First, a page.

This week’s Throw Back Thursday Fly is a Quigley Gray Drake Cripple.
I didn’t find a fly pattern sheet for a Quigley Gray Drake Cripple. This was tied for a customer and I pulled a few materials out I thought looked good for the fly. For instance, the body is a goose quill wrapped with black embroidery floss.
The following is information I wrote about the Quigley Cripple PMD in a prior TBT post.
The Quigley Cripple was developed by Bob Quigley in the late 1970’s for Northern California’s Fall River.
As the story goes, Bob was fishing a Humpy and catching fish with it. The wing got chewed up and he caught many more fish with the tattered fly. That got him thinking. Perhaps he should tie a fly with a wing facing forward. The result was the Quigley Cripple. I read where he is credited with inventing the term “cripple” to describe this form of mayfly.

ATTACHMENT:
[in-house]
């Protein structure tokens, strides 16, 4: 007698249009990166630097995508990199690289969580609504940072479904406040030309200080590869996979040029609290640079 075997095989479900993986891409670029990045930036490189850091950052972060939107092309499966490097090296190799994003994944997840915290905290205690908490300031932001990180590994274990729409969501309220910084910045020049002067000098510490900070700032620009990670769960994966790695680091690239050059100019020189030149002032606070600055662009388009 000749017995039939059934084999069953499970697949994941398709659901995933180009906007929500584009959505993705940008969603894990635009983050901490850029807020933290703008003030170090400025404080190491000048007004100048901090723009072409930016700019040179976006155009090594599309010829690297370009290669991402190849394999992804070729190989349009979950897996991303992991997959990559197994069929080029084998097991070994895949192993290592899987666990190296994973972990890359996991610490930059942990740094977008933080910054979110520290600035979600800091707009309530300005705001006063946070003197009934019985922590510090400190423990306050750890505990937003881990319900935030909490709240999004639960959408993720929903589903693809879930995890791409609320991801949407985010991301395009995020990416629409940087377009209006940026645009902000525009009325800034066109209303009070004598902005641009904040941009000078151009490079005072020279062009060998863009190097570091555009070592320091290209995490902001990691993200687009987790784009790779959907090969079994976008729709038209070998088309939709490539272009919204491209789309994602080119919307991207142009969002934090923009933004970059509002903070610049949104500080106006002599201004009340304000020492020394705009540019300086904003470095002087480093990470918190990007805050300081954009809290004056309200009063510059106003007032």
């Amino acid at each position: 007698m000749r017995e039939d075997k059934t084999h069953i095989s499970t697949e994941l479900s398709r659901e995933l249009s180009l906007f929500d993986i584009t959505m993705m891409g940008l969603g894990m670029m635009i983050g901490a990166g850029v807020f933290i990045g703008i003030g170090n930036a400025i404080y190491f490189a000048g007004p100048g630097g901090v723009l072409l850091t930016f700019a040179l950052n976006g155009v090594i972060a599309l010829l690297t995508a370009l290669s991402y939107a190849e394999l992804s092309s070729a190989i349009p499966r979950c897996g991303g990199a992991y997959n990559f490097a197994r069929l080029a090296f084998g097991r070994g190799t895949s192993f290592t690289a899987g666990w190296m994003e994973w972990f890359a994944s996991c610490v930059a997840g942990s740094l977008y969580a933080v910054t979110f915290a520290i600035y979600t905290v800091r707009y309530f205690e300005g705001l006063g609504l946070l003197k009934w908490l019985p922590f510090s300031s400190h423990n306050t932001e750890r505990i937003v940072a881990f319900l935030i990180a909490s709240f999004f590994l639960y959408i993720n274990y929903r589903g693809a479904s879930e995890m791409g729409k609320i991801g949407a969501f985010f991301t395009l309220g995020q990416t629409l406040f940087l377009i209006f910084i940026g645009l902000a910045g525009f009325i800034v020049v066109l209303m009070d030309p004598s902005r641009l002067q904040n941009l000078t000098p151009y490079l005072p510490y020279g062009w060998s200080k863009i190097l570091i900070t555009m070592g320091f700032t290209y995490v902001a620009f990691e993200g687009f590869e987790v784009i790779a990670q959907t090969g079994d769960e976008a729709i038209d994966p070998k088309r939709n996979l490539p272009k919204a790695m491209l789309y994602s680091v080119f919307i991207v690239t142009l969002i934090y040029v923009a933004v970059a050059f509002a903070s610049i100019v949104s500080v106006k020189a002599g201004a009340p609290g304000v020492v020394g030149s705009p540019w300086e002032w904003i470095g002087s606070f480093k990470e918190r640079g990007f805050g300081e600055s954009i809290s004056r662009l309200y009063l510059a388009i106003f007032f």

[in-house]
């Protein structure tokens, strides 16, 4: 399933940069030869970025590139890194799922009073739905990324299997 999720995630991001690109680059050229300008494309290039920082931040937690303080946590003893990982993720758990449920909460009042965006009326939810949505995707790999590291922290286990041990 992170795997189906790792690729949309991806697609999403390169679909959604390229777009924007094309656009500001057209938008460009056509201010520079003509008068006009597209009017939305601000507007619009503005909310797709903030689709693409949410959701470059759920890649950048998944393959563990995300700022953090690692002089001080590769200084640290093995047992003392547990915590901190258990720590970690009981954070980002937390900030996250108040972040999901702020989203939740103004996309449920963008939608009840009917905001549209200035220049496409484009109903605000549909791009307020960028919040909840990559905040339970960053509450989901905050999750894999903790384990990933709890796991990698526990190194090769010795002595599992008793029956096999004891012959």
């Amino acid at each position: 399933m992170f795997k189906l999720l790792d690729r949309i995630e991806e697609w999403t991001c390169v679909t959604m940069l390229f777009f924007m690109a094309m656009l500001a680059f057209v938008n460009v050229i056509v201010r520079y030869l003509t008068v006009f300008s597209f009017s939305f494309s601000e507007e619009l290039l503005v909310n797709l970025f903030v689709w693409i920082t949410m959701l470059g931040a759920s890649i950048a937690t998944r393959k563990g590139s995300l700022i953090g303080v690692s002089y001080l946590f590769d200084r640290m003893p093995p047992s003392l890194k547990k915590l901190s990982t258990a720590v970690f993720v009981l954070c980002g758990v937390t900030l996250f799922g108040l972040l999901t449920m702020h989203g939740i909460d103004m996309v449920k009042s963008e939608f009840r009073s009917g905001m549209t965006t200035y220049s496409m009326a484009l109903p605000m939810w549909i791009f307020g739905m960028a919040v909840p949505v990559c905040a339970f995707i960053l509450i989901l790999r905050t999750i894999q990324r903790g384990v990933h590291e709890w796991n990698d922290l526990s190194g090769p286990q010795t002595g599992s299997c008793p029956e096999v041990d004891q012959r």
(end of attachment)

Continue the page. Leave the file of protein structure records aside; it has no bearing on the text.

The fly represents a mayfly emerging from the nymphal shuck. Many fish key on struggling bugs as they are an easy meal. Imitating this stage of insect can provide a great day of fishing.
The tail and body should be the color of the real nymph, whereas the thorax and wing will represent an adult trying to get free. Some versions use a marabou tail and body to imitate the nymph gills. A key identifying feature of the Quigley Cripple is the forward-facing wing.
You’ll find many more fly patterns these days with forward facing wings – the Mayfly Cripple from Blue Ribbon Flies and the CDC Last Chance Cripple from Rene Harrop are a couple that quickly come to mind.
In my experience, fish key on cripples as they are easier to catch and don’t have to worry about them flying off.